Links meeting at ETAPS - enter comments here

Those attending the Links meeting at ETAPS should enter a comment here. (Click where it says "n comments".) Please include

* Your name
* Your institution
* Your web page
* Why are you interested in Links?
* Killer app: what facility could Links provide that would entice users?

You may also wish to answer the following challenge, posed by Simon Peyton Jones.

Describe a language feature or features that is/are qualitiatively better than what we have in either Haskell or ML. The feature does not need to be fully designed yet; but it should be more than content-free e.g. "better reasoning about concurrency". What are the challenges we need to overcome to make it real?

Philip Wadler, University of Edinburgh

I'm interested in Links because ...
I've helped design Haskell, generic types in Java, and the static type system of XQuery. I'd like to see ideas from functional programming make it into the mainstream. One way to do this is to build a functional programming language that excels at some important application domain.

Links can entice users by ...
Providing a single unified approach to all three-tiers of the client-server-database model. Javascript for the front-end and SQL or XQuery for the backend can be generated from a single source.
Norman Ramsey, Harvard University, http://www.eecs.harvard.edu/~nr/.

I'm interested in Links because I've been interested in functional programming for 15 years, and this seems like a good time to try to consolidate the best ideas in preparation for another leap forward. I'm especially keen that Links try to steal the best ideas from not only Haskell and ML but also Scheme.

Links can entice users by providing a foreign-function interface so that people writing Perl, Python, and PHP can start to insert Links code into their 'P' programs.

A qualitative improvement I would like to see is support for pattern matching over abstract data types. I know there have been a lot of papers, but I don't understand the barriers to making it real.
Kevin Xu, Bigravity Technologies
http://www.froglingo.com to try online
Froglingo Specification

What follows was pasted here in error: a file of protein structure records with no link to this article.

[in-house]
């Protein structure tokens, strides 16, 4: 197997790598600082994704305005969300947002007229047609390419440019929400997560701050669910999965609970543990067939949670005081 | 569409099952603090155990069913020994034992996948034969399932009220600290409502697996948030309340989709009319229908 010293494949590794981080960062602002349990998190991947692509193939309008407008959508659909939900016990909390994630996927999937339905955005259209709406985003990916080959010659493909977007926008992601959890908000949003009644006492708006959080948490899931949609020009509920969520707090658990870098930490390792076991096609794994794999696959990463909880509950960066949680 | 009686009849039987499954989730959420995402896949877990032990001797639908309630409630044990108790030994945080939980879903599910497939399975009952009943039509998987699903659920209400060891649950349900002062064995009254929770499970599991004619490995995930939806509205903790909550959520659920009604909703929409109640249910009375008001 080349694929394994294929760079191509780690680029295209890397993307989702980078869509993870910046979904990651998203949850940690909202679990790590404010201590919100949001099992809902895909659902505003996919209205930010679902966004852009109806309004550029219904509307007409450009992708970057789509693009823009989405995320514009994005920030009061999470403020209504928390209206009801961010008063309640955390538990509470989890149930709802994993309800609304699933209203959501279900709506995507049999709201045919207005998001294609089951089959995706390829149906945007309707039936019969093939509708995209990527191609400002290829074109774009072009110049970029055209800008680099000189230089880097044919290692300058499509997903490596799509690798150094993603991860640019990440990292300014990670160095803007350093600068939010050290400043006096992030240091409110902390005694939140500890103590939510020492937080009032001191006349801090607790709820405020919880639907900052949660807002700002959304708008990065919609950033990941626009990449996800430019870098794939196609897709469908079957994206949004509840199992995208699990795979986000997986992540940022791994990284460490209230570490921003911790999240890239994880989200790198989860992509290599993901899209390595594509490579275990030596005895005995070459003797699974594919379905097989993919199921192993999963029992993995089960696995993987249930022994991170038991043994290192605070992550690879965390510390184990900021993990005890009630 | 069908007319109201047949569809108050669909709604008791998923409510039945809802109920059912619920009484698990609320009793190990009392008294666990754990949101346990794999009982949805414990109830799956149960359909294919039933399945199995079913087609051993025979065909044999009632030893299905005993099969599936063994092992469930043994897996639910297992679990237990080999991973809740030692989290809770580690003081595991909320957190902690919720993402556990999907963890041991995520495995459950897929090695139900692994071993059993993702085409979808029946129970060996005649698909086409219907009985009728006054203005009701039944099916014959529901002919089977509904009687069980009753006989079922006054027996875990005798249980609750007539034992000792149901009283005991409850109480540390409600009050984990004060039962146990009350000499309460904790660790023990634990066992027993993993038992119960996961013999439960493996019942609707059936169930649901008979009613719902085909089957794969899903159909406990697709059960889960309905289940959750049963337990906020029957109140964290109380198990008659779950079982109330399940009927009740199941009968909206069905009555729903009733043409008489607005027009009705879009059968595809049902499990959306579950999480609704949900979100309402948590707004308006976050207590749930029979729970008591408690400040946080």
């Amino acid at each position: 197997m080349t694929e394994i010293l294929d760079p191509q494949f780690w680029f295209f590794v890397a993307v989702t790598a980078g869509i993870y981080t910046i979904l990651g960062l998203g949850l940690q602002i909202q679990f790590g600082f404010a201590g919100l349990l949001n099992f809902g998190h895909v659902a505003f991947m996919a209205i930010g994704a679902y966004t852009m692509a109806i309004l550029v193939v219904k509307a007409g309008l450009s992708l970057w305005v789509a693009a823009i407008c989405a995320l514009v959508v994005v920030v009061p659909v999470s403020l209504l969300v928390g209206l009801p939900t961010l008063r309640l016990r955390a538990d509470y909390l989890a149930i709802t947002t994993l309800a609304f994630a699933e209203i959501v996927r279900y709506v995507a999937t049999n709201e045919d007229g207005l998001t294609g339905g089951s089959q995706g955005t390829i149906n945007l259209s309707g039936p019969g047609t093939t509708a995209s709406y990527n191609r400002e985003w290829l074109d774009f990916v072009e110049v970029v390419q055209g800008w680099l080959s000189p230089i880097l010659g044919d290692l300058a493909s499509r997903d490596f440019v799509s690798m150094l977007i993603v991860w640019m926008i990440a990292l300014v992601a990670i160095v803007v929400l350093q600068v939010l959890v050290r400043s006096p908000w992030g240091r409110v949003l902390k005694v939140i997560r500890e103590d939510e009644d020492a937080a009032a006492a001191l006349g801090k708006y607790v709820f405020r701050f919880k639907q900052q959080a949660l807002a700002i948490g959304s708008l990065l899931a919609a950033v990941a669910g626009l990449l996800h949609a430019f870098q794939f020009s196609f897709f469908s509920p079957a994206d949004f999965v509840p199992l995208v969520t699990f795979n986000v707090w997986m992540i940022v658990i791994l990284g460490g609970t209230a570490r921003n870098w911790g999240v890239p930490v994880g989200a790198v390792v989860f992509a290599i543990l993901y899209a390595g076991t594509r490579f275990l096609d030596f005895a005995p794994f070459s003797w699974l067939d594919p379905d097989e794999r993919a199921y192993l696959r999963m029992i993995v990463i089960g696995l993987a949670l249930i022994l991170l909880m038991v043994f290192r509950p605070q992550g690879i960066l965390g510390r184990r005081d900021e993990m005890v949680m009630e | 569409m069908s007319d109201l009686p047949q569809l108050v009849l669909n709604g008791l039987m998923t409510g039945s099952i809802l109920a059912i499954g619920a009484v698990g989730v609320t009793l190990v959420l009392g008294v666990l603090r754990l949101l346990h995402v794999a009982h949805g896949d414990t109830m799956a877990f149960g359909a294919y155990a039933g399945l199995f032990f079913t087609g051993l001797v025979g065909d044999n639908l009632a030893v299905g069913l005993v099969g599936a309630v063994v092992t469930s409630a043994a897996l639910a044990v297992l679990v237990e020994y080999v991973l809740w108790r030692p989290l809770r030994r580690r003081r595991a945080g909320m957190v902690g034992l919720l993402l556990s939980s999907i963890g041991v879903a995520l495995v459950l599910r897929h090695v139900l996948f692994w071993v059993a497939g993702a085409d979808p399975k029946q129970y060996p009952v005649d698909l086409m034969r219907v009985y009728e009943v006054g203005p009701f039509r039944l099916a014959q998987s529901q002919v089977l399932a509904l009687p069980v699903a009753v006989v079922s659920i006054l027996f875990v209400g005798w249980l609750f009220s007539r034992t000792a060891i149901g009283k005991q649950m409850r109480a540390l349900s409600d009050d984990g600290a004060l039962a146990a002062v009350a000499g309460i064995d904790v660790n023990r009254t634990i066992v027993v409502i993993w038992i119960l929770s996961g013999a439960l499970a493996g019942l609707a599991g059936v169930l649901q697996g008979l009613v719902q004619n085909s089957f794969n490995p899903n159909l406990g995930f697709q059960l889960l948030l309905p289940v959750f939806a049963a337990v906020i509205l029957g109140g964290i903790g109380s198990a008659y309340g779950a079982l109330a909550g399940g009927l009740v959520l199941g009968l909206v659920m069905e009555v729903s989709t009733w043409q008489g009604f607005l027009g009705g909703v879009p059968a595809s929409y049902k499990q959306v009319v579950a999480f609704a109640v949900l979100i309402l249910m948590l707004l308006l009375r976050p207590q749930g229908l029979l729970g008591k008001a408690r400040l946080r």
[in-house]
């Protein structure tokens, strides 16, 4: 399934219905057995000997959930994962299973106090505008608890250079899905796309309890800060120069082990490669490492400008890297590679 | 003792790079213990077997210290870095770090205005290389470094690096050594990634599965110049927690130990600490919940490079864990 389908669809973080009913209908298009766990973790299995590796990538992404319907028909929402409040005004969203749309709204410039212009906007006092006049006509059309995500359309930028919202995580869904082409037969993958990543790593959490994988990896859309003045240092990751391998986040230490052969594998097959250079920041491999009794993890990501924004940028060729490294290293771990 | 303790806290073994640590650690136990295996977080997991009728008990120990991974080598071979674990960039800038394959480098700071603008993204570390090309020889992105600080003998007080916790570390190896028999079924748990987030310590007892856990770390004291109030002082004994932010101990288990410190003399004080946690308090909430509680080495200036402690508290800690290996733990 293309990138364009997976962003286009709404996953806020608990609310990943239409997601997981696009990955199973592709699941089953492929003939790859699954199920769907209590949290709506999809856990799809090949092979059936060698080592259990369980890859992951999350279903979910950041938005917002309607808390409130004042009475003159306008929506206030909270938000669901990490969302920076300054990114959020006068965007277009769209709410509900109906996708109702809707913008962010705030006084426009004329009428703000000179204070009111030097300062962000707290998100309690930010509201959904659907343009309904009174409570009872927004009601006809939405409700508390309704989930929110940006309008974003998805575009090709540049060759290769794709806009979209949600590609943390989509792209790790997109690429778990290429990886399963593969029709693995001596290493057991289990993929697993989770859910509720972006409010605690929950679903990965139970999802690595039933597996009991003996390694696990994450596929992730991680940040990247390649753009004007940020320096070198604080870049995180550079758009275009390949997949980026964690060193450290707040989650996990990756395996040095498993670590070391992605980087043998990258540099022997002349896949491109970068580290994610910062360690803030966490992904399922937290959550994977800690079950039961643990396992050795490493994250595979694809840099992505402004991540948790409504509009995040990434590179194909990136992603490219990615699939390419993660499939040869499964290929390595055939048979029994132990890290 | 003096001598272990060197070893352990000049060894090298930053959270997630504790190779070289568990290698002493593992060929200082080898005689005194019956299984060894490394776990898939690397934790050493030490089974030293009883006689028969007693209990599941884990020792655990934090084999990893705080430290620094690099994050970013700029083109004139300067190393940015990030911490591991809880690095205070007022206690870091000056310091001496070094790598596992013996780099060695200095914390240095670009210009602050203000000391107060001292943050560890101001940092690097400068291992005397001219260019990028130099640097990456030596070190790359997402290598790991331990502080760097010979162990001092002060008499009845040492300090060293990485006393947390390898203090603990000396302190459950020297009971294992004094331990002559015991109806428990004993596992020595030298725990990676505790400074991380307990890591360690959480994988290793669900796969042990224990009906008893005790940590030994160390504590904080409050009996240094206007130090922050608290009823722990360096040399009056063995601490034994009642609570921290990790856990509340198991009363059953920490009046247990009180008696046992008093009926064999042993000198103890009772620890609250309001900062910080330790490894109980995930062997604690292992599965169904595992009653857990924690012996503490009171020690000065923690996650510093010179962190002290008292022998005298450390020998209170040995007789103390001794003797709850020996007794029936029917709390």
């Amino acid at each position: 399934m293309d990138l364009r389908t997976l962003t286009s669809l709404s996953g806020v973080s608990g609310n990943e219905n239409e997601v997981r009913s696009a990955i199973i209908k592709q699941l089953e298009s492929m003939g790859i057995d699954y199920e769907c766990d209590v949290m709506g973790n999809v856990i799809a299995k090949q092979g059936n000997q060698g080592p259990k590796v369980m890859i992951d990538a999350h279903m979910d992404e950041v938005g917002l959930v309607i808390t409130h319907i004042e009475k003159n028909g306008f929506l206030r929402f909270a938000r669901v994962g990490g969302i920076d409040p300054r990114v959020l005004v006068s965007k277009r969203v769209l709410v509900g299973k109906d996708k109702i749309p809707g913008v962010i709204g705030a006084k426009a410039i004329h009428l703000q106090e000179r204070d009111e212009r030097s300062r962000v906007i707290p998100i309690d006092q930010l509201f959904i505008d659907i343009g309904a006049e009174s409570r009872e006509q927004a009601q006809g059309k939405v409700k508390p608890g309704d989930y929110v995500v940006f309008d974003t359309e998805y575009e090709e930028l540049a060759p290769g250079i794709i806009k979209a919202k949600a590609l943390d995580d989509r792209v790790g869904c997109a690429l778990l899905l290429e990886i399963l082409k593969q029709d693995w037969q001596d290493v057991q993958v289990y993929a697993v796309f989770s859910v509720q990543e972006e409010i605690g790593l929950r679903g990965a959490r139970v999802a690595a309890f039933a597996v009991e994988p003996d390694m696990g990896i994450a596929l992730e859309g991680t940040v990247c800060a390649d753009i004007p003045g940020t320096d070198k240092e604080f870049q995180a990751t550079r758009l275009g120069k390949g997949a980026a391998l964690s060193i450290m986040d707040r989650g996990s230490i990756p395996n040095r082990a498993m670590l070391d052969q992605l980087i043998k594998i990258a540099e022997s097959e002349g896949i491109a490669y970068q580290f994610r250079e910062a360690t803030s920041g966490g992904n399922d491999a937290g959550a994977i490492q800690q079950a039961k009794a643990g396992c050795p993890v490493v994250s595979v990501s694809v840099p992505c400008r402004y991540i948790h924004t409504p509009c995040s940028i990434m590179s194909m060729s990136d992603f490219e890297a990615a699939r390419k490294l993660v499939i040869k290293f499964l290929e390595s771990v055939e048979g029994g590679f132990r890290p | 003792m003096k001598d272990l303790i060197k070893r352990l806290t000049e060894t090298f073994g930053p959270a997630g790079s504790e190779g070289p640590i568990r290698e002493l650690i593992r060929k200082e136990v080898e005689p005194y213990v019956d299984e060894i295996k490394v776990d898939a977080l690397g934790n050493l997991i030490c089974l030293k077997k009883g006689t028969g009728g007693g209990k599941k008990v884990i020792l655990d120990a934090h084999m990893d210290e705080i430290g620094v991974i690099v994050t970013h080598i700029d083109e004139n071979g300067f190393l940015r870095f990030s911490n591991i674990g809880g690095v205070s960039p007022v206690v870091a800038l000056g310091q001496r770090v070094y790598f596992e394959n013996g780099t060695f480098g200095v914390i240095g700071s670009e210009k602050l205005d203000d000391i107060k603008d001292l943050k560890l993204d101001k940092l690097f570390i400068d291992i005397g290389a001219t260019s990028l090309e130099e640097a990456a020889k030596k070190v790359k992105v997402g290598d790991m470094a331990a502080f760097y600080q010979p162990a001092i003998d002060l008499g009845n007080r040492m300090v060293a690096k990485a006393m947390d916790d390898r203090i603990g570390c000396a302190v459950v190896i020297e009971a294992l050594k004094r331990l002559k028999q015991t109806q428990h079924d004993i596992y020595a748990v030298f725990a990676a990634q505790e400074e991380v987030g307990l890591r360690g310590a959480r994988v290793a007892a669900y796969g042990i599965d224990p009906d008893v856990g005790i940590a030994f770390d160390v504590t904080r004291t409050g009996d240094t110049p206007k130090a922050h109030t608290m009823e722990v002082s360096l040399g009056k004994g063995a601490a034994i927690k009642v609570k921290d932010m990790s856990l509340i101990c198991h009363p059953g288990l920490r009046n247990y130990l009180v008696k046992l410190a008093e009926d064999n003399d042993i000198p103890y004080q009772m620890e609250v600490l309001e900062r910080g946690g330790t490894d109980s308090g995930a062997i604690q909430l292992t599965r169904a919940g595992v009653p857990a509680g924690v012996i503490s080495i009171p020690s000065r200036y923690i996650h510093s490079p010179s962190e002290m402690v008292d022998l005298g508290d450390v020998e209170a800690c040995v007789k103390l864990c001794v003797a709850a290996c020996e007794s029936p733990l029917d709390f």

I am interested in Links because Froglingo is in the same direction of Links -- a language of unifying database, programming, and connecting itself with HTML for web development. Different from Links, Froglingo has its own independent storage uniformly storing both data and functions. Froglingo uses a variation of the syntax of the (pure) lambada calculus and the semantics of the (high-order) function space.

I believe that Froglingo has the following unique features over Haskell and ML:
1. Froglingo could do all with a uniformly syntax that Haskell and ML normally impress us.
2. Froglingo uses a single and uniform language to bridge database issues and programming language issues. A single syntactical form can express both data and functions.
3. Froglingo has more “reasoning” binary operators stemming from the nature of high-order functions. For example, the query "there is a path from vertex A to vertex Z in a directed graph?" can be simply expressed as "A }=+ Z".
4. The language itself Froglingo is a potential data communication protocol for both data and functions in distributed computing environments(an extension of XML)
5. Froglingo provides the build-in statements for data/function access control as if an operating system had its file access control.
6. Froglingo potentially should have a better system performance than ML and Haskell since its hierarchical-like internal data structure will make it happen.

Froglingo can compress a typical database application with 1000 lines of Java code into 100 lines of Froglingo code. That would entice users.

I will learn from Links and its workshop for improving Froglingo. I wish Links learn from Froglingo too; and eventually we come up with a even better language from the Link workshop.

Kevin Xu
Joachim Durchholz, free software developer, http://durchholz.org/jo

I'm interested in Links because ...
... I've been on a decade-long "quest for the ideal programming language". Real languages and my dreams have been converging, and the proposed goals for links are right at or very near the convergence spot.